WASHINGTON (Reuters) – The number of Americans filing new claims for unemployment benefits increased to an eight-week high in the first week of January amid raging COVID-19 infections, but remained at a level consistent with a rapidly tightening labor market.
The weekly jobless claims report from the Labor Department on Thursday also offered more evidence that the jobs market was at or near maximum employment. State unemployment benefit rolls at the start of the year were the smallest since 1973. There are signs the worst of high inflation is likely over, with producer prices posting their smallest gain in 13 months in December.
Shrinking labor market slack and strong price pressures have left economists anticipating that the Federal Reserve would increase interest rates in March.
“The rise in claims likely reflects an increase in layoffs due to the surge in COVID cases,” said Nancy Vanden Houten, lead U.S. economist at Oxford Economics in New York. “Claims may remain elevated in the near term, but we expect they will gravitate back to the 200,000 level once the Omicron wave passes.”
Initial claims for state unemployment benefits increased 23,000 to a seasonally adjusted 230,000 for the week ended Jan. 8, the highest reading since mid-November. Economists polled by Reuters had forecast 200,000 applications for the latest week.
A surge in coronavirus cases, driven by the Omicron variant, has disrupted activity from airlines to schools as workers call in sick. Unadjusted claims jumped 103,693 to 419,446 last week.
They were driven by surges in New York, which has seen sky-rocketing cases. There were also big increases in filings in California, Florida, Kentucky, Missouri, Tennessee, Texas, Utah and Indiana. But applications fell significantly in Connecticut, Massachusetts and Michigan.
Omicron infections are starting to trend lower in New York and other metropolitan areas. Claims have declined from a record high of 6.149 million in early April 2020 and remain close to their pre-pandemic levels.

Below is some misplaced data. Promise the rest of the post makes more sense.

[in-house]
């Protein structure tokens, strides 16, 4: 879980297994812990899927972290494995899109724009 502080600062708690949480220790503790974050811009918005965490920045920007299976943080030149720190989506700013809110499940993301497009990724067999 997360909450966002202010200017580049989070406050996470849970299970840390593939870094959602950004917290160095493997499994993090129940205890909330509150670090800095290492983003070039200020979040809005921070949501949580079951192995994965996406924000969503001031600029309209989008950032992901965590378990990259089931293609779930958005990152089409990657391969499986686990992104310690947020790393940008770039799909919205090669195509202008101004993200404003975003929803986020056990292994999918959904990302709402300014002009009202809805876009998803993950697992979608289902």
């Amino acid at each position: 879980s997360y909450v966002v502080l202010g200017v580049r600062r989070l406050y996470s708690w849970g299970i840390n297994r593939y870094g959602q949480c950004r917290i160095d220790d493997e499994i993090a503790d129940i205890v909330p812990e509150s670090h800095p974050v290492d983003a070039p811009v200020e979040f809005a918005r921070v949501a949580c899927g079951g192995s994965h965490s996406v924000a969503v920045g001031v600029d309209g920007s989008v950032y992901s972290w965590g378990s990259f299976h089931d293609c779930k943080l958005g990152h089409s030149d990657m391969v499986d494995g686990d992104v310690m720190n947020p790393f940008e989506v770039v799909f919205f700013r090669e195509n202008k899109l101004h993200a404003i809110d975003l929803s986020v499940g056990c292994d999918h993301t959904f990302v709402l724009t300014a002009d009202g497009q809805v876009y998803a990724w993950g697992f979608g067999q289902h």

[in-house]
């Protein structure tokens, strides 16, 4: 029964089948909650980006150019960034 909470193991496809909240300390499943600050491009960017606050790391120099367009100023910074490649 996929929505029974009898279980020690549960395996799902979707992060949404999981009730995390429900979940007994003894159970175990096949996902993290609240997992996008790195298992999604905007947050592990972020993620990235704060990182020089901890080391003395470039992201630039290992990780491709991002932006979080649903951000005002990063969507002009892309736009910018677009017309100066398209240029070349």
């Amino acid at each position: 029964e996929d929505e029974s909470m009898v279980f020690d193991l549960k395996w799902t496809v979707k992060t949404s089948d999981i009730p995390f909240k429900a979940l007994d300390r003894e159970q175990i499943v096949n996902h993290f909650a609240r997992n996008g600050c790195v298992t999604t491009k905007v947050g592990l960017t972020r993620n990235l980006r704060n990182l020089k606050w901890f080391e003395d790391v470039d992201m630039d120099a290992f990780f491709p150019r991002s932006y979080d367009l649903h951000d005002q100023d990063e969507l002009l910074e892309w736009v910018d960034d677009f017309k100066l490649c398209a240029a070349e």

Employers are hanging on to their workers, with 10.6 million job openings at the end of November.
The Fed’s Beige Book report on Wednesday of anecdotal information on business activity, collected from contacts nationwide on or before Jan. 3, showed many were allowing part-time work or adjusting qualifications “to attract more applicants and retain existing workforces.”
With more workers getting off unemployment benefits rolls, the labor pool could expand. The claims report showed the number of people receiving benefits after an initial week of aid dropped 194,000 to 1.559 million in the week ended Jan. 1. This was the lowest reading for these so-called continuing claims since the week ending June 2 in 1973.
The government reported last Friday that the unemployment rate fell to a 22-month low of 3.9% in December. The workforce is about 2.2 million people smaller than before the pandemic.
Stocks on Wall Street were trading mostly higher. The dollar fell against a basket of currencies. U.S. Treasury prices rose.
RAYS OF HOPE
In another report on Thursday, the Labor Department said the producer price index for final demand increased 0.2% last month. That was the smallest gain in the PPI since November 2020 and followed a 1.0% jump in November.
The PPI was restrained by a 0.4% drop in goods prices, the first decline since April 2020. That reflected decreases in food and energy prices. Goods prices advanced 1.1% in November. Excluding food and energy, goods prices rose 0.5% after increasing 0.8% in November.
Services prices rose 0.5% after accelerating 0.9% in November. In the 12 months through December, the PPI increased 9.7% after shooting up 9.8% in November.
Excluding the volatile food, energy and trade services components, producer prices rose 0.4% in December. The so-called core PPI vaulted 0.8% in November. In the 12 months through December, the core PPI rose 6.9%, matching November’s increase.
“Monthly price increases are slowing but still high, and the Fed won’t veer off its path to finish tapering in March and start hiking rates this year,” said Will Compernolle, a senior economist at FHN Financial in New York.
The government reported on Wednesday that consumer prices soared 7% year-on-year in December, the largest gain since June 1982.
With the PPI and CPI data in hand, economists are forecasting that the core personal consumption expenditures (PCE) price index rose about 0.5% in December, which would lift the year-on-year increase to 4.9% from 4.7% in November.
The core PCE price index is one of the measures watched by the Fed for its 2% inflation target.
Inflation is surging as COVID-19 and the recovery from the pandemic have caused bottlenecks in the supply chain. There are hopeful signs that the supply logjam could be breaking up.
An Institute for Supply Management survey last week showed manufacturers reporting improved supplier deliveries in December, though soaring Omicron infections pose a risk to supply chains. Data on Tuesday showed China’s factory-gate prices rose more slowly than expected in December.
“Some softening in China’s PPI will have implications for U.S. inflation by taking some of the edge off core goods prices,” said Bernard Yaros, an economist at Moody’s Analytics in West Chester, Pennsylvania. “Odds are the first place weaker growth in China’s PPI will show up in the U.S. is in import prices, then producer prices, and finally consumer prices.”
(Reporting By Lucia Mutikani; Editing by Andrea Ricci)